In a tally of the many eloquent objects that populate the novels of WG Sebald — the skull of the seventeenth-century physician Sir Thomas Browne, a plaster cast of the left hand of Stendhal’s beloved Mathilde, a variety of diseased organs preserved in a museum of veterinary medicine, to name only a handful of the more grisly — a special place ought to be reserved for the curious number of writing desks to which the author adverts. They are in truth no less intimately vocative of the lives of those who sat at them than are passports, photographs, and body parts.
Readers of The Rings of Saturn, for example, will recall the desk of the narrator’s late academic colleague, Janine Dakyns, a surface so laden with notes, letters, and other documents that it has come to resemble a paper glacier, spilling slowly onto the valley floor of her office. Later in that book, Sebald (or his fictional stand- in) visits the poet Michael Hamburger and finds himself gazing, stunned, at a heavy mahogany bureau, feeling obscurely connected to the desk, the room, the house, and his friend’s life there. What these items share is a physical affinity with those who use them. Like old clothes, they have shaped themselves to the intellectual or creative contours of their owners. They are also, of course, reminders of Sebald’s own intuitive working methods; we may picture him at his desk, arranging his notes, obsessively curating the photographic fragments that punctuate his text.
But there is another species of desk in Sebald’s books, allegorizing another sort of labor: the detailed work of functionaries in the machinery of state power. In Austerlitz, the narrator recalls that his voluminously learned friend, the restless exile scholar of the book’s title, was appalled at the architectural hypertrophy of the Palace of Justice in Brussels. The massive structure, Austerlitz tells him, was built by the architect Joseph Poelaert in 1883; the finished building — if such a labyrinthine edifice can be said to have been completed — is the largest agglomeration of stone in all of Europe. Wandering its deliberately oppressive halls, he has discovered permanently darkened courtyards, forgotten offices, and rickety staircases that lead to “dark cul-de-sacs with roll-top cupboards, lecterns, writing desks, office chairs and other items of furniture stacked up at the end of them, as if someone had been obliged to hold out there in a state of siege.”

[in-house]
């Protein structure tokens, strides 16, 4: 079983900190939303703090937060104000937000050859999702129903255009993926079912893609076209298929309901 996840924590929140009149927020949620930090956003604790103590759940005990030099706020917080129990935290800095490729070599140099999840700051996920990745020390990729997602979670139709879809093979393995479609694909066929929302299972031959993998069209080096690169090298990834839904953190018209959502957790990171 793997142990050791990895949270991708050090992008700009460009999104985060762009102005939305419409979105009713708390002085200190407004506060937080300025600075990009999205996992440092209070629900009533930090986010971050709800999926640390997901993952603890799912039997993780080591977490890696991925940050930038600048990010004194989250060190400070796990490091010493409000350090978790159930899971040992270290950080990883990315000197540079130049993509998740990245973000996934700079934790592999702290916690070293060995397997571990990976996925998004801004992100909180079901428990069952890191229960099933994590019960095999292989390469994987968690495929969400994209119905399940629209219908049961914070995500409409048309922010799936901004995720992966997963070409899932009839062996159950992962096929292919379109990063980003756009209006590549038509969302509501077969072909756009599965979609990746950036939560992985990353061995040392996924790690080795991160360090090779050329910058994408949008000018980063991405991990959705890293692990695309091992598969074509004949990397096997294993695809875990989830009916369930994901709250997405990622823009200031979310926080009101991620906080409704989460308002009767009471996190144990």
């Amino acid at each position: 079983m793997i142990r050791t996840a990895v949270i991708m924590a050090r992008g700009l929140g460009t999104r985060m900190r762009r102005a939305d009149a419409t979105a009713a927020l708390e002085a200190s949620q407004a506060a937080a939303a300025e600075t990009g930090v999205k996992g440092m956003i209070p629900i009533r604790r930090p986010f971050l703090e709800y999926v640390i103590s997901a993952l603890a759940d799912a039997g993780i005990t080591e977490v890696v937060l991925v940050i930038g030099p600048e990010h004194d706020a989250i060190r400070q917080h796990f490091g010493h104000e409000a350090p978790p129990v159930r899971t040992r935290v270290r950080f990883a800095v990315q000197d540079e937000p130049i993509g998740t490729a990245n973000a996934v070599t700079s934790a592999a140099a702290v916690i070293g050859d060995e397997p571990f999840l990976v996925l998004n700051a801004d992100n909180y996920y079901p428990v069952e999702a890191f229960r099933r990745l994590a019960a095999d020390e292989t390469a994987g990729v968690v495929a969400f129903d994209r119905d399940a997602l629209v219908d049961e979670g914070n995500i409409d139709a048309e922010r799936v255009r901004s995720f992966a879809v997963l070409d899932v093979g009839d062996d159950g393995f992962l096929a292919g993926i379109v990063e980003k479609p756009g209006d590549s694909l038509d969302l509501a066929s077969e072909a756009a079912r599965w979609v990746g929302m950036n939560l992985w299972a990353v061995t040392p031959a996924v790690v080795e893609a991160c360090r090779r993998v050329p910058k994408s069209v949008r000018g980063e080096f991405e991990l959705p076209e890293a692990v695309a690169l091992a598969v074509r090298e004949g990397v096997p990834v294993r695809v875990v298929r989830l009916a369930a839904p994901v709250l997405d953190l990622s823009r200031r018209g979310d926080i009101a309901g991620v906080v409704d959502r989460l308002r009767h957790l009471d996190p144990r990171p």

The desks are still there. In December 2007, when I visited, the Palace of Justice bristled with scaffolding, just as it does in the blurred gray photograph that accompanies Austerlitz’s account of it. Inside, in the gloom of a cavernous foyer, gowned lawyers received their clients in a series of plush recesses, each furnished with an imposing desk, weakly glowing lamp, and enormous radiator of antique design. A strange hush presided, and my companion and I went unaccosted as we crossed the lobby toward a huge marble staircase. Upstairs, in the shadows, we discovered the first phalanx of abandoned furniture. Weighty writing desks of dark wood, each about three yards wide and a yard deep, decorated with classical motifs and topped with green leather, had been shunted against the walls. It was as if a whole stratum of bureaucratic endeavour had been stripped away, its infrastructure left to gather dust.
The whole of the Palace of Justice was like that. We wandered for an hour along spacious but dismal corridors, at the end of which gleaming black tables were stacked and forgotten. We snuck up ill-lit staircases — only once did somebody ask whether we were lost — to find beautiful bent-plywood desks from the 1950s, shoved chairless into dingy corners. We pushed open huge polished doors to discover musty vestibules (presumably to court chambers), in each of which, inevitably, some archaic item of furniture stood like an aged attendant. When we emerged again onto an upper level of the lobby, we found, tucked behind a pillar, a small bureau, resembling an old school desk, whose lid opened to reveal crumbling documents, chocolate wrappers, and ancient office supplies.
By far the strangest item of neglected furniture, however, was just off the lobby, on the right heading toward the exit, adjacent to the infirmary, in a windowless anteroom filled with wooden benches. It was stuck in a corner, a dull gray metal desk, probably made of aluminum or pressed steel and appearing to date from the middle of the last century, with rounded corners and a single drawer. Though its design suggested use in an office, the desk was so small that you could hardly imagine an adult seated at it. It seemed to have shrunk into its corner over time, or the building to have grown to even more monstrous proportions, dwarfing the objects that, as Sebald writes, “know more about us than we know about them: they carry the experiences they have had with us inside them and are — in fact — the book of our history opened before us.”
I took one photograph of the tiny metal desk before my camera jammed. I knew right away that it was underexposed. The film turned out to be a dull mass from which only the scantest information could be extracted. The cracks in the marble floor were scarcely visible; the black wastepaper basket had almost vanished in grainy shadow. One thing remains clear, however — the furniture is not unused, after all. A clue is in the wastepaper basket and scattered on the floor in front of the desk. The building’s strange interstitial spaces are full of litter; it is obvious that someone is sitting at those desks, even the ones crammed into the most inaccessible nooks. The building, despite itself, has produced a kind of private space, for the fearful, the bored, the guilty, and the dispossessed — ghosts hunched painfully over the abandoned desks in the Palace of Justice.